John Cowan wrote, quoting myself:

> > I have a magazine article at home (from an old issue of a computer
> > magazine) which contains the story of an American university campus
> > where the students had made tracks in the dust for a while, and then
> > the paths were built over the tracks.
> This is technically known as a "Russian lawn".  Classical Yiklamu
> takes this approach, providing 90,000 or so roots and seeing which ones
> actually get used.

Well, the article I got it from is pretty well-written, so I'll quote:
(from Systems Magazine, August 1997)

  If the office tea-room is dark and cold, the occupants feel uncomfortable
in the space, and choose to use another space for their smoko and tea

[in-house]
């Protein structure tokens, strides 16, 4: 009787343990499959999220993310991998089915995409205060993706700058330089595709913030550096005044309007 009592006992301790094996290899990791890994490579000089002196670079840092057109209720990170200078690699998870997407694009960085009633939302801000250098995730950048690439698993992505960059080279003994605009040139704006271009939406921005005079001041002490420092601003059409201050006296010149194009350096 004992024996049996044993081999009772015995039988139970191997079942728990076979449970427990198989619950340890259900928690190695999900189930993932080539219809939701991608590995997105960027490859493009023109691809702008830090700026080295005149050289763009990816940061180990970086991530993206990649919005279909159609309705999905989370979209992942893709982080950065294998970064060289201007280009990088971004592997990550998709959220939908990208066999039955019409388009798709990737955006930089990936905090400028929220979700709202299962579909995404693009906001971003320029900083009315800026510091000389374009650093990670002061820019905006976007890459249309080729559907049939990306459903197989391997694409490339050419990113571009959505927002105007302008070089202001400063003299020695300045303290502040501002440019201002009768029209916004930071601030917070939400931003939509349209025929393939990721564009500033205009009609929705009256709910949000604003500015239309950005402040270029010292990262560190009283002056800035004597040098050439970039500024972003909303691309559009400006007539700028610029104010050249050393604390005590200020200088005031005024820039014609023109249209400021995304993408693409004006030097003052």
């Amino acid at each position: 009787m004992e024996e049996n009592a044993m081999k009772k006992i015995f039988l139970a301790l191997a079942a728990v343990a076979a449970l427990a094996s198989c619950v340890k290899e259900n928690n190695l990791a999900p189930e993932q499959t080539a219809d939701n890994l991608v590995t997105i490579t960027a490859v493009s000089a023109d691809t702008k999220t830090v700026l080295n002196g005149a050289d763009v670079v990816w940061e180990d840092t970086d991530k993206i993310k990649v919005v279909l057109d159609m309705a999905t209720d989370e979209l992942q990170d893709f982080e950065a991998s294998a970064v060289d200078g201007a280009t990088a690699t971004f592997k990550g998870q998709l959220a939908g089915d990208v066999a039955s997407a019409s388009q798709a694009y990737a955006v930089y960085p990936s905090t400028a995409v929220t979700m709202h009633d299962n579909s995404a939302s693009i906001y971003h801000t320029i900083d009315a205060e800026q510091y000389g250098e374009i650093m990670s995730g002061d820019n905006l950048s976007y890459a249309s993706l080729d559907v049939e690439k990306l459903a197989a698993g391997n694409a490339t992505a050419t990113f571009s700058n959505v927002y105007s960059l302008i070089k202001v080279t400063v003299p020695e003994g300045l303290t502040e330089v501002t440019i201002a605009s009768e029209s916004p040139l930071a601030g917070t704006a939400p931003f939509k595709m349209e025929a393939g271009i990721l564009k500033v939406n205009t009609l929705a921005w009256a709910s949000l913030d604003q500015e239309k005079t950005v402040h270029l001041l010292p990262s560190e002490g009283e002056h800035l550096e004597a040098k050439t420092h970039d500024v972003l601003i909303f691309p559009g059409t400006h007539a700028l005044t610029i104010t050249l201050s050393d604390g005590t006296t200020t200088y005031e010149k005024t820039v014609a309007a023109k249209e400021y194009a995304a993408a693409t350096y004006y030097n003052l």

breaks; the tea-room of choice may be a stairwell through a side door with
a northerly, sunny aspect and a view, or a sheltered corner of a loading
bay [...]. In both cases, people naturally, without being told, select the
space that most comfortably fits their purpose.
  A related example involves an American university campus, where the
footpaths were deliberately omitted after construction of the buildings.
The students were given no guides or tracks and had to make their own
way. After only a few weeks, a network of paths had been left in the dust
by the patterns of student movement during term. The concrete paths
were then built over these informal tracks.
  These kinds of examples show up the occasional mistakes of architects
and designers who work a-priori according to a 'master plan' model of
design, sometimes at the expense of the needs of the resultant structure's